The choice of these three chaotic maps is justified by their ease of implementation in the encryption system, but above all by their extreme sensibility to initial states. At the same time, the significant size of the private key ensures protection against any brute-force attack.
4. The Proposed Method
Based on the construction of multiple substitution tables using pseudorandom LCGs and a genetic crossover acting at the bit level under the control of a crossover table constructed from the chaotic maps used, the proposed method is described in the next sub-sections.
To ensure the smooth execution of the encryption and decryption processes, this technique requires the creation of several pseudo-random vectors aimed at establishing an algorithm capable of countering any known attack. These vectors come in various forms.
This stage takes effect at the pixel layer by implementing a novel modified Vigenère method using the parameters below.
i. XT tables for confusion and diffusion processes.
ii. BT binary tables for control and decision processes.
iii. Two big substitution tables of WS1 and WS2.
The array TG, with a size of (3nm;5) and elements in $G_256$, is composed of several pseudo-random arrays generated by chaotic cards, aiming to establish diffusion and confusion at the pixel level. This development is described as follows:
Algorithm 1. XT designl | ||
1. $\rightarrow$ For $i=1$ to $3 \mathrm{~nm}$ 2. $\left.\rightarrow T G(i ; 1)=mod \left(E\left(|u(i)-w(i)| * 10^{12}\right), 252\right)\right)+3$ 3. $\left.\rightarrow T G(i ; 2)=mod \left(E\left((u(i)+w(i)) * 10^{10}\right), 254\right)\right)+1$ 4. $\rightarrow T G(i ; 3)=mod \left(E\left({Sup}(u(i) ; w(i)) * 10^{11}\right), 254\right)+1$ 5. $\rightarrow T G(i ; 4)=mod \left(E\left(\left(\frac{u(i)+w(i)}{2} * 10^{11}\right), 253\right)+2\right.$ $\quad T G(i ; 5)=mod \left(E\left(\left(u(i) * 10^6+w(i) * 10^7\right), 253\right)+2:\right.$ Next $i$ | ||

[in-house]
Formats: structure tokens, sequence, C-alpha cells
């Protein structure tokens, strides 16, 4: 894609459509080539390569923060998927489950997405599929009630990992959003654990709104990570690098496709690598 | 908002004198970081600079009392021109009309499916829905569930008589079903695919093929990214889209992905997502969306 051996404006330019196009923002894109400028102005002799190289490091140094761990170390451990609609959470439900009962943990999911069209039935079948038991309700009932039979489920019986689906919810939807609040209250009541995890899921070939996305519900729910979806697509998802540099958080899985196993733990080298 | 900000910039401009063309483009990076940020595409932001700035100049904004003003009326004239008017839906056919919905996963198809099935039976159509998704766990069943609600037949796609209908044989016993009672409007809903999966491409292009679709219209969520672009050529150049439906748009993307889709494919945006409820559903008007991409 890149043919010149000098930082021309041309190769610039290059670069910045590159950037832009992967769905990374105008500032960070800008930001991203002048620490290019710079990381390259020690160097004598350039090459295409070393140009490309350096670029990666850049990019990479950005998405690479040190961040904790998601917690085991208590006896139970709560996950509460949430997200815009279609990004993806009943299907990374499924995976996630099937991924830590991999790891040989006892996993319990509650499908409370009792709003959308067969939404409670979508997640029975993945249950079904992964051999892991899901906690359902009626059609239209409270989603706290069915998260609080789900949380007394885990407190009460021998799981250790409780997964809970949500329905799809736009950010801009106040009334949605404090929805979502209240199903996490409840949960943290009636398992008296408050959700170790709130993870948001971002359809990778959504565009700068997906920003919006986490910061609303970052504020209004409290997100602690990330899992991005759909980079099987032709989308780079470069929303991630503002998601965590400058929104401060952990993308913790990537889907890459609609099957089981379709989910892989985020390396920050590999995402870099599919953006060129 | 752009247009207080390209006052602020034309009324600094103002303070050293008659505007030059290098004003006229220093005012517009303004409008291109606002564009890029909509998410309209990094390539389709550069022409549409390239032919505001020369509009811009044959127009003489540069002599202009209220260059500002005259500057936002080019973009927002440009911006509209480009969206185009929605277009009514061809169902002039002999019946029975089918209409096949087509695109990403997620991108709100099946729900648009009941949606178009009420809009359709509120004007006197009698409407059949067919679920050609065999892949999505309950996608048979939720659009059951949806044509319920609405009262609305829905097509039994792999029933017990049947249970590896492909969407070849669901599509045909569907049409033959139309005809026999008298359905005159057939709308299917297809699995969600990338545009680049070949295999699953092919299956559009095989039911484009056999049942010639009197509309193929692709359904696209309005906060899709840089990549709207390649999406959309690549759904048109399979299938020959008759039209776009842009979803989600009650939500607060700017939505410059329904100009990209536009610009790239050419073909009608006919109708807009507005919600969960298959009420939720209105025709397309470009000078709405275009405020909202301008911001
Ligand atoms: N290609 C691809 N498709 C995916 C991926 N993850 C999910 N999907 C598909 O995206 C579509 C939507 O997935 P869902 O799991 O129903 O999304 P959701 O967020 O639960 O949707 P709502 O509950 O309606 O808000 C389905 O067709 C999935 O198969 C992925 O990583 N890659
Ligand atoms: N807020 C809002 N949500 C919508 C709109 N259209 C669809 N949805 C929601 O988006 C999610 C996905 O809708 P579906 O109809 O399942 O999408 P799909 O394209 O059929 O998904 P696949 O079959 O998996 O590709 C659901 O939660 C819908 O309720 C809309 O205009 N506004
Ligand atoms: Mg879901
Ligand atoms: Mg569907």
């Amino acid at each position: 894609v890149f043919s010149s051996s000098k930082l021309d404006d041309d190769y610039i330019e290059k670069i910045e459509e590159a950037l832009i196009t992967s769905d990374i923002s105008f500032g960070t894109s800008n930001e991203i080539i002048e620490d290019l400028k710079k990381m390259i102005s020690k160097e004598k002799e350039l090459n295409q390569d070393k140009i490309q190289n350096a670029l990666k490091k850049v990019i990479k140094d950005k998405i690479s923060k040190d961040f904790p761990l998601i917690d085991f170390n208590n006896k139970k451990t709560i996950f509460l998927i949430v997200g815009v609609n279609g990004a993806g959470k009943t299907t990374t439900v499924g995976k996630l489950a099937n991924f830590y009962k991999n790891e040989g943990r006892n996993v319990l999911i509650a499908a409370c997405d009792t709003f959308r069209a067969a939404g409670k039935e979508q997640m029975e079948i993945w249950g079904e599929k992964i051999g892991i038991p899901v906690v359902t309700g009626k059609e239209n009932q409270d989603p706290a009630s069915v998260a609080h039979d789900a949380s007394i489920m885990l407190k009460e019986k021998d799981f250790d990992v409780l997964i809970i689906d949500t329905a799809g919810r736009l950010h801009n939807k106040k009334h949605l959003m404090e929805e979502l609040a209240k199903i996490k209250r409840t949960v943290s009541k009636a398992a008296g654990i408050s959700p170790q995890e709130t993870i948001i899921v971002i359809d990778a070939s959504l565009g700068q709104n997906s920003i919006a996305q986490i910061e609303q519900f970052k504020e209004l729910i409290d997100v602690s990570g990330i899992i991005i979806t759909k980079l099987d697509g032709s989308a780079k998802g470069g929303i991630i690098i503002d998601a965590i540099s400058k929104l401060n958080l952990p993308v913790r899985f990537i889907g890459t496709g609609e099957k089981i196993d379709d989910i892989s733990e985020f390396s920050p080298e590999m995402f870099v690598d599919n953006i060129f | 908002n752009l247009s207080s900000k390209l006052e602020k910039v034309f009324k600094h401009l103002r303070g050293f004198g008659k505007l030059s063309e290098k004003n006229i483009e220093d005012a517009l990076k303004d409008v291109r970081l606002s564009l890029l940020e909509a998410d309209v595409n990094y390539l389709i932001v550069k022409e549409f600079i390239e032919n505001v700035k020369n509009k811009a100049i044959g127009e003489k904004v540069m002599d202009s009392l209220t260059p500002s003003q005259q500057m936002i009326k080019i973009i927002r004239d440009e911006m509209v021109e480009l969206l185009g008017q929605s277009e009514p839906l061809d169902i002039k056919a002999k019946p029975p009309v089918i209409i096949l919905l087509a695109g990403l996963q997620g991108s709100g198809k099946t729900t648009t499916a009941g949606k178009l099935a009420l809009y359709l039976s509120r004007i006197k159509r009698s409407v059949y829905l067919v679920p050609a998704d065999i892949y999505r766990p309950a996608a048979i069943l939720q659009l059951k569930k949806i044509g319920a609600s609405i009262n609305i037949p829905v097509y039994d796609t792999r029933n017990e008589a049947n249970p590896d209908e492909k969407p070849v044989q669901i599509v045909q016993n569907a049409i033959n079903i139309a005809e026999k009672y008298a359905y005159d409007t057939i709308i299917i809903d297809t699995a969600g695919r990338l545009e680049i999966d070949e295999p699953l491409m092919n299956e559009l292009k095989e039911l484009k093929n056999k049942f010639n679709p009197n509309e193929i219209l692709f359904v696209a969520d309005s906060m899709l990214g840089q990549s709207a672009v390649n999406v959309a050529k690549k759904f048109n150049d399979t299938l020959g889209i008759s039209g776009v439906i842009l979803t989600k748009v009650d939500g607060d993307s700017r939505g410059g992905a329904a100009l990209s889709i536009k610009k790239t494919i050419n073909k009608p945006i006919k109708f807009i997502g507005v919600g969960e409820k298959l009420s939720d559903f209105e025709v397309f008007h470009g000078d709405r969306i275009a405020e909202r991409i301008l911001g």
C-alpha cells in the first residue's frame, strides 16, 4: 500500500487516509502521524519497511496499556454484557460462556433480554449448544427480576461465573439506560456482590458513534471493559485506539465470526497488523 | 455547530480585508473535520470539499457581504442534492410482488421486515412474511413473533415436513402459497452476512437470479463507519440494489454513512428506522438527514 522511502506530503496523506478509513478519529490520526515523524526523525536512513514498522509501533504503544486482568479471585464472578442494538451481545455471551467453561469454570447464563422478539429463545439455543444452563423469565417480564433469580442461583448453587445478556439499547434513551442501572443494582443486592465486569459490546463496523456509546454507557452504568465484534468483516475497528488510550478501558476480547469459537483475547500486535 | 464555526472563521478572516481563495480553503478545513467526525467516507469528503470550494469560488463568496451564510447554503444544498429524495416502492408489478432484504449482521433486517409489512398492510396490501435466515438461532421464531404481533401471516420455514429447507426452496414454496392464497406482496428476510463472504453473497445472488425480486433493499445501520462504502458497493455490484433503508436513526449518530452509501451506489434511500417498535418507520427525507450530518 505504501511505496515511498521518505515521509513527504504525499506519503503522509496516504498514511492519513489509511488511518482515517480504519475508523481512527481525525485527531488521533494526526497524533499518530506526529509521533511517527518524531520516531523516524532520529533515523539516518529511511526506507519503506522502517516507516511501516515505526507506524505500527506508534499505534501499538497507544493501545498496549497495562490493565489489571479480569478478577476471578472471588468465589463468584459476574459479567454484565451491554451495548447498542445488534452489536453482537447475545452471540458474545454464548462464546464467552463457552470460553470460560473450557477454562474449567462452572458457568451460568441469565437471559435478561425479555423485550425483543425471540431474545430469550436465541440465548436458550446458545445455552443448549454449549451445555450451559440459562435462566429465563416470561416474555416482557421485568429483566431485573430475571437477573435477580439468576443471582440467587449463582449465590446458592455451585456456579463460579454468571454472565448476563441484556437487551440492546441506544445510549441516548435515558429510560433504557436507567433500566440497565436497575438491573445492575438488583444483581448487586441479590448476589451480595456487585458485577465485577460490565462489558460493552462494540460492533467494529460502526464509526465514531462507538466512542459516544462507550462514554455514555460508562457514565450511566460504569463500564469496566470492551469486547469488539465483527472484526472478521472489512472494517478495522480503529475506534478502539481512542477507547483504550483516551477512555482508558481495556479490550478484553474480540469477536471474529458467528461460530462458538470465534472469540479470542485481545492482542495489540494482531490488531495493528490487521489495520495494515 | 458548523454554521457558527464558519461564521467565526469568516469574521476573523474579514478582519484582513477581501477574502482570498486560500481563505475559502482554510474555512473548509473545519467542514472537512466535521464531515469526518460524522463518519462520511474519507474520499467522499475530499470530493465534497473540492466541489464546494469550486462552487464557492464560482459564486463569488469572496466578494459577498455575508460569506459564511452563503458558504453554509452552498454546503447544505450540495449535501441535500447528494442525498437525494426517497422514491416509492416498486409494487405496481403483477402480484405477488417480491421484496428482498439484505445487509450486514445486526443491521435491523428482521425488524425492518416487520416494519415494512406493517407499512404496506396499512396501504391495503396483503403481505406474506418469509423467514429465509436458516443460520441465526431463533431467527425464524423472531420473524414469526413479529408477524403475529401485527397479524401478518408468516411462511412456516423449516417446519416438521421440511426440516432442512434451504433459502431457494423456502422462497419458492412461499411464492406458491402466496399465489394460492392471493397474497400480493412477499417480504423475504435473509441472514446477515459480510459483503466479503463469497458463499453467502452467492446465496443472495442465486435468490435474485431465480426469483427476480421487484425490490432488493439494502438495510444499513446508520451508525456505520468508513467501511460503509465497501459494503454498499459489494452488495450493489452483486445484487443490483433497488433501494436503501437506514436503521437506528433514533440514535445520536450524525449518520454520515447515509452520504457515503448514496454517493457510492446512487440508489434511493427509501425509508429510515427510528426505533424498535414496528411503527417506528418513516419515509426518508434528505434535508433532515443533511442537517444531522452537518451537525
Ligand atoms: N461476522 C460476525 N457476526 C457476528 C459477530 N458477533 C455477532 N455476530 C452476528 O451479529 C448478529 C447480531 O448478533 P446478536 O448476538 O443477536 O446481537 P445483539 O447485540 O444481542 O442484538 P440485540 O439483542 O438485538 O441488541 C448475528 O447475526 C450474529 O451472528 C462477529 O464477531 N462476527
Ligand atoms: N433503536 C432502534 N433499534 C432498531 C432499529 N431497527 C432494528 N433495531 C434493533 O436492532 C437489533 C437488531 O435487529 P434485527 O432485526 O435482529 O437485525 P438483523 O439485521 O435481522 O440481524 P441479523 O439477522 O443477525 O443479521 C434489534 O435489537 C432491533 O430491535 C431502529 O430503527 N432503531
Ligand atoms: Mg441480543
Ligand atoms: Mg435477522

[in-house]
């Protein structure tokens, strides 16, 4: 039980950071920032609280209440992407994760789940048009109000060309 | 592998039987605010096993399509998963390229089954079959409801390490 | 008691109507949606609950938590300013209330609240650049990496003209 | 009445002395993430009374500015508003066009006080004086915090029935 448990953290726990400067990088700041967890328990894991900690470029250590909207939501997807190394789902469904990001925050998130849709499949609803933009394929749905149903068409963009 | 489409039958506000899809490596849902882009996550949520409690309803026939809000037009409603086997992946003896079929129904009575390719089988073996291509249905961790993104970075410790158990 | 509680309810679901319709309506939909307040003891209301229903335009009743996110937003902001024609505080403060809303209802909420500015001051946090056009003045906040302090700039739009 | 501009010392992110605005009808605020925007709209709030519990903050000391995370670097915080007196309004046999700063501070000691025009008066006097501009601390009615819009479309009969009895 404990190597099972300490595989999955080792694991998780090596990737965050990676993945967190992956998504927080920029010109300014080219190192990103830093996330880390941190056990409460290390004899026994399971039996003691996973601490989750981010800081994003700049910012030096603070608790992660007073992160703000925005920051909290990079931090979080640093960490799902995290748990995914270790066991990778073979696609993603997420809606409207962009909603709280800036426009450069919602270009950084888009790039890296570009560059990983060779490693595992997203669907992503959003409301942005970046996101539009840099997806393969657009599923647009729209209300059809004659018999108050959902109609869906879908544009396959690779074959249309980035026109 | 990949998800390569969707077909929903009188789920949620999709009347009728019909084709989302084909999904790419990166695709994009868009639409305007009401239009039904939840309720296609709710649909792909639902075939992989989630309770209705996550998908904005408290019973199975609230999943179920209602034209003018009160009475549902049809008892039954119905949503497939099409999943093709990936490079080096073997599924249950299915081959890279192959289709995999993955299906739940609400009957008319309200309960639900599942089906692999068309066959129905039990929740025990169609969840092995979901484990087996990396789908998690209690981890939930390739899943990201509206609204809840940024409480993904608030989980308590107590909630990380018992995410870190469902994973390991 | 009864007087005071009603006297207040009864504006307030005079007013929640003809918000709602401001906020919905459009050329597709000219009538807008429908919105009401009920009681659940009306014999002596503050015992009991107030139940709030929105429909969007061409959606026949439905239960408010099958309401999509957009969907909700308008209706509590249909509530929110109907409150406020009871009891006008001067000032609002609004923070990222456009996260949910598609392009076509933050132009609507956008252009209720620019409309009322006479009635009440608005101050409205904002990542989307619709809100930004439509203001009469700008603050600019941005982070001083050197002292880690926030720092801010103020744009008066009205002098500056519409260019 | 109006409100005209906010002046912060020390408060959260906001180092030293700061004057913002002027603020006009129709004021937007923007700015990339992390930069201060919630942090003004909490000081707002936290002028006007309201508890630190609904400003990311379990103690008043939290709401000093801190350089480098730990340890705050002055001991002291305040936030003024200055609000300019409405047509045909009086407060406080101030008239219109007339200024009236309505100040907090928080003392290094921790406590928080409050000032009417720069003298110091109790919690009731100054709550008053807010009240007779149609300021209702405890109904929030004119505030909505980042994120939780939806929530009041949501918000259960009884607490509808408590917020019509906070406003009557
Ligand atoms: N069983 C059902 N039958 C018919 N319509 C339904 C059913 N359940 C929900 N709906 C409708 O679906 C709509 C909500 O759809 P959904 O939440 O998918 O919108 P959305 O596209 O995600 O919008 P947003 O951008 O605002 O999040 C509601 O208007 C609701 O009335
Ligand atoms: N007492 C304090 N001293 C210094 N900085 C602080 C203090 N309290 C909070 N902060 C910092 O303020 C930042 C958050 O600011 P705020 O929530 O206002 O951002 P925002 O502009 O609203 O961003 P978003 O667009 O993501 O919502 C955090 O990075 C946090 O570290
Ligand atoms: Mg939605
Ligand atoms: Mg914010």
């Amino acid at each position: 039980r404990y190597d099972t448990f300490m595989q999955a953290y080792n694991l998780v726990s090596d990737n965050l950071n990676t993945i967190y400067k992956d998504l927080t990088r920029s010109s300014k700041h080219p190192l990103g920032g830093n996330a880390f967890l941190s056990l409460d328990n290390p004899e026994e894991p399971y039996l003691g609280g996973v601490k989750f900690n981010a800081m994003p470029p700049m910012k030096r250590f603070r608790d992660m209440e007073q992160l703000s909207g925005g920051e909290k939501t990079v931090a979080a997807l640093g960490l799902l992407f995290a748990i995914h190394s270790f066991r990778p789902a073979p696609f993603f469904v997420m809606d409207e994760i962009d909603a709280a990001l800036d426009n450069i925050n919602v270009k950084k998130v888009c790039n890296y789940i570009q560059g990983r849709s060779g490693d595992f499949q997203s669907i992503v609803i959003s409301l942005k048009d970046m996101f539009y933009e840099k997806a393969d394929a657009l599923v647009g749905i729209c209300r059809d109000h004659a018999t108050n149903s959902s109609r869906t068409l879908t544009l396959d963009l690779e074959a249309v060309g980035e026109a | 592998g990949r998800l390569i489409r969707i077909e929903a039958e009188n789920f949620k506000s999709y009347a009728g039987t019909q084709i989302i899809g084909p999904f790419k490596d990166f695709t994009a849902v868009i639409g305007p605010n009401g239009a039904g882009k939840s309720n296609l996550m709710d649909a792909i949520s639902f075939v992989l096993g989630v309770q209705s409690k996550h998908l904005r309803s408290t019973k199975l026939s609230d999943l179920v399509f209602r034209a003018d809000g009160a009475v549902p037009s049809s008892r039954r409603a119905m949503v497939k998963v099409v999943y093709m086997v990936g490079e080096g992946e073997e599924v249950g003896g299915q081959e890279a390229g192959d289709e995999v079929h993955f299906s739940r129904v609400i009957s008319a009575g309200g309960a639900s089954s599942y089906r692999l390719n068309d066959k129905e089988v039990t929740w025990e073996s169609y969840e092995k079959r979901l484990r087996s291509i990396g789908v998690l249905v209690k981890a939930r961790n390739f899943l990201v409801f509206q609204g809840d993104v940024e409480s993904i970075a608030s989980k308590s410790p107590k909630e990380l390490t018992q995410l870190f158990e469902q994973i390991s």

Every individual column within the table XT signifies an independent pseudo-random vector distinct from the remaining vectors.
The binary table TQ, with a size of (3nm;2), is used to control all image encryption operations in the proposed new system. It is implemented as follows:
Algorithm 2. TQ design | ||
1. $\rightarrow$ For $i=1$ to $3 \mathrm{~nm}$ 2. $\rightarrow$ if $u(i)>w(i)$ Then 3. $\rightarrow$ TQ $(i ; 1)=0$ Else $T Q(i ; 1)=1$ 4 . $\rightarrow$ End if | 5. $\rightarrow$ if $T G(i ; 1) \geq T G(i ; 5)$ Then 6 . $\rightarrow T Q(i ; 2)=0$ Else TQ $(i ; 2)=1$ 7. $\rightarrow$ end if 8. $\rightarrow$ Next $i$ | |
Every column within this algorithm depicts a binary vector that functions as a control for one or multiple encryption procedures.
The substitution box (S-box) computation by the proposed novel architecture is described in different sections below.
(1) S-box construct (WS1)
This section aims to create the new Vigenère substitution matrix WS1, with dimensions of (256;256), by following the detailed instructions provided below.
• The first row of the table (WS1) is the permutation (Pt1) of the first 256 values of the vector TG(:2), obtained by sorting them in decreasing order.
• For ranks higher than 1, the rank line is a rank shift TG(:1) or TS(:3) depending on the value of the control vector TQ(i;1). This table was generated by Algorithm 3.
Algorithm 3. (S1) S-box construction | ||
$\quad \quad \quad$ for $i \leftarrow 1$ to $256$ $\quad \quad \quad\quad$ $\mathrm{WS1}(1, i) \leftarrow \mathrm{Pt1}(i);$ $\quad \quad \quad$ end for $\quad \quad \quad$ for $i \leftarrow 2$ to $256$ $\quad \quad \quad\quad$ if $TQ(i; 1) = 0$ then $\quad \quad \quad\quad$for $j \leftarrow 1$ to $256$ $\quad \quad \quad\quad$$\quad \quad \quad\quad$ $\mathrm{WS1}(i, j) \leftarrow \mathrm{WS1}(i-1, \bmod(j + \mathrm{TG}(i; 1), 256));$ $\quad \quad \quad\quad$$\quad $ end for $\quad \quad \quad\quad$else $\quad \quad \quad\quad$for $j \leftarrow 1$ to $256$ $\quad \quad \quad\quad$$\quad \quad \quad\quad$ $\mathrm{WS1}(i, j) \leftarrow \mathrm{WS1}(i-1, \bmod(j + \mathrm{TG}(i; 3), 256));$ $\quad \quad \quad\quad$$\quad $ end for $\quad \quad \quad\quad$end for | ||